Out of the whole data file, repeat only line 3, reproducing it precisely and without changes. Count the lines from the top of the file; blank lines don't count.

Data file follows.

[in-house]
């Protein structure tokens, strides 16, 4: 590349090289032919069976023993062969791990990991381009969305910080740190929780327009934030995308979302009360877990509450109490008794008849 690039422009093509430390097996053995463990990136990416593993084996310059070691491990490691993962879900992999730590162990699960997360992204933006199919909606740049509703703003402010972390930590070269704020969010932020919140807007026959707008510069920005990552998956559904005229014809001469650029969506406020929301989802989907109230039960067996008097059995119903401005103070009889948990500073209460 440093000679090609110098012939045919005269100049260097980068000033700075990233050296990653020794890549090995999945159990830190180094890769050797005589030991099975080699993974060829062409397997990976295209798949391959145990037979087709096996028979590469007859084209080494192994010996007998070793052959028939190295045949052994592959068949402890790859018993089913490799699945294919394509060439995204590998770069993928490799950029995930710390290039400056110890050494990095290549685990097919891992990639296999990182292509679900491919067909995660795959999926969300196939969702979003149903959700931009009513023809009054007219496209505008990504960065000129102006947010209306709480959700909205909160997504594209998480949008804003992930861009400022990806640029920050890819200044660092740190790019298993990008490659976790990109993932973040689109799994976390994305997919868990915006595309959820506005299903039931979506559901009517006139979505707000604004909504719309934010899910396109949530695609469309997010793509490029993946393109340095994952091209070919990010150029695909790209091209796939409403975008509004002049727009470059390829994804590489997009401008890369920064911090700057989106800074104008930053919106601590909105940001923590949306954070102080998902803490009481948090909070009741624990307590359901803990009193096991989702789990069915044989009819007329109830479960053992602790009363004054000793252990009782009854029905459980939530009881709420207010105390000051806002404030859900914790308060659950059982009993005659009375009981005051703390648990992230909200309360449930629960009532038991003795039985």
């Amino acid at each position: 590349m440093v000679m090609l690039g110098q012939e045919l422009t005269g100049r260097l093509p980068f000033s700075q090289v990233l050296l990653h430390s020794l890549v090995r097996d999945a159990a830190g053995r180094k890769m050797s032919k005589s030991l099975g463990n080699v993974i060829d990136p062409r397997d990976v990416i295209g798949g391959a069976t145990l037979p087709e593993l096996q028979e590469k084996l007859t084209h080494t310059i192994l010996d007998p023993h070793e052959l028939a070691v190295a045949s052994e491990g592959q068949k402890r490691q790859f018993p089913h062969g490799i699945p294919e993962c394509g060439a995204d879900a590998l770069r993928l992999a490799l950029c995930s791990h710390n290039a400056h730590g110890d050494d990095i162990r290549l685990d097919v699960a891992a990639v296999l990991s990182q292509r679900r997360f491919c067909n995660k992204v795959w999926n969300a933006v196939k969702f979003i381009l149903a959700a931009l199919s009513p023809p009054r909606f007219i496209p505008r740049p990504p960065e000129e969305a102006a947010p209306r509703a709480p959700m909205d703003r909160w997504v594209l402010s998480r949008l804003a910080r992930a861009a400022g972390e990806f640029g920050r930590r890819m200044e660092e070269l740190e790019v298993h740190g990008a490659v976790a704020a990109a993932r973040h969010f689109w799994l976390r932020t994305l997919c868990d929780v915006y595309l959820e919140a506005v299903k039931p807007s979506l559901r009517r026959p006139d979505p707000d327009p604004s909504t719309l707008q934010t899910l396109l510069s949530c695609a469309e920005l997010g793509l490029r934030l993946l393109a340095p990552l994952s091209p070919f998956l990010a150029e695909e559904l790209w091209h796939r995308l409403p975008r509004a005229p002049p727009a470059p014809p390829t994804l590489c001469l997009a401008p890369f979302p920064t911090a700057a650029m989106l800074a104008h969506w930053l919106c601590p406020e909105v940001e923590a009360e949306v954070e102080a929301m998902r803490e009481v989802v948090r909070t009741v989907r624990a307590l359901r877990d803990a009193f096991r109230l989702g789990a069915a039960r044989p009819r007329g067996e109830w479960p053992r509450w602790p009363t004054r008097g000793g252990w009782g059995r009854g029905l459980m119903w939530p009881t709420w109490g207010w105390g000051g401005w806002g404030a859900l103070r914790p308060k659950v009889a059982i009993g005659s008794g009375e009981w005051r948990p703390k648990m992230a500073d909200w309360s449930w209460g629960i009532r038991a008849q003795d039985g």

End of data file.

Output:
């Amino acid at each position: 590349m440093v000679m090609l690039g110098q012939e045919l422009t005269g100049r260097l093509p980068f000033s700075q090289v990233l050296l990653h430390s020794l890549v090995r097996d999945a159990a830190g053995r180094k890769m050797s032919k005589s030991l099975g463990n080699v993974i060829d990136p062409r397997d990976v990416i295209g798949g391959a069976t145990l037979p087709e593993l096996q028979e590469k084996l007859t084209h080494t310059i192994l010996d007998p023993h070793e052959l028939a070691v190295a045949s052994e491990g592959q068949k402890r490691q790859f018993p089913h062969g490799i699945p294919e993962c394509g060439a995204d879900a590998l770069r993928l992999a490799l950029c995930s791990h710390n290039a400056h730590g110890d050494d990095i162990r290549l685990d097919v699960a891992a990639v296999l990991s990182q292509r679900r997360f491919c067909n995660k992204v795959w999926n969300a933006v196939k969702f979003i381009l149903a959700a931009l199919s009513p023809p009054r909606f007219i496209p505008r740049p990504p960065e000129e969305a102006a947010p209306r509703a709480p959700m909205d703003r909160w997504v594209l402010s998480r949008l804003a910080r992930a861009a400022g972390e990806f640029g920050r930590r890819m200044e660092e070269l740190e790019v298993h740190g990008a490659v976790a704020a990109a993932r973040h969010f689109w799994l976390r932020t994305l997919c868990d929780v915006y595309l959820e919140a506005v299903k039931p807007s979506l559901r009517r026959p006139d979505p707000d327009p604004s909504t719309l707008q934010t899910l396109l510069s949530c695609a469309e920005l997010g793509l490029r934030l993946l393109a340095p990552l994952s091209p070919f998956l990010a150029e695909e559904l790209w091209h796939r995308l409403p975008r509004a005229p002049p727009a470059p014809p390829t994804l590489c001469l997009a401008p890369f979302p920064t911090a700057a650029m989106l800074a104008h969506w930053l919106c601590p406020e909105v940001e923590a009360e949306v954070e102080a929301m998902r803490e009481v989802v948090r909070t009741v989907r624990a307590l359901r877990d803990a009193f096991r109230l989702g789990a069915a039960r044989p009819r007329g067996e109830w479960p053992r509450w602790p009363t004054r008097g000793g252990w009782g059995r009854g029905l459980m119903w939530p009881t709420w109490g207010w105390g000051g401005w806002g404030a859900l103070r914790p308060k659950v009889a059982i009993g005659s008794g009375e009981w005051r948990p703390k648990m992230a500073d909200w309360s449930w209460g629960i009532r038991a008849q003795d039985g």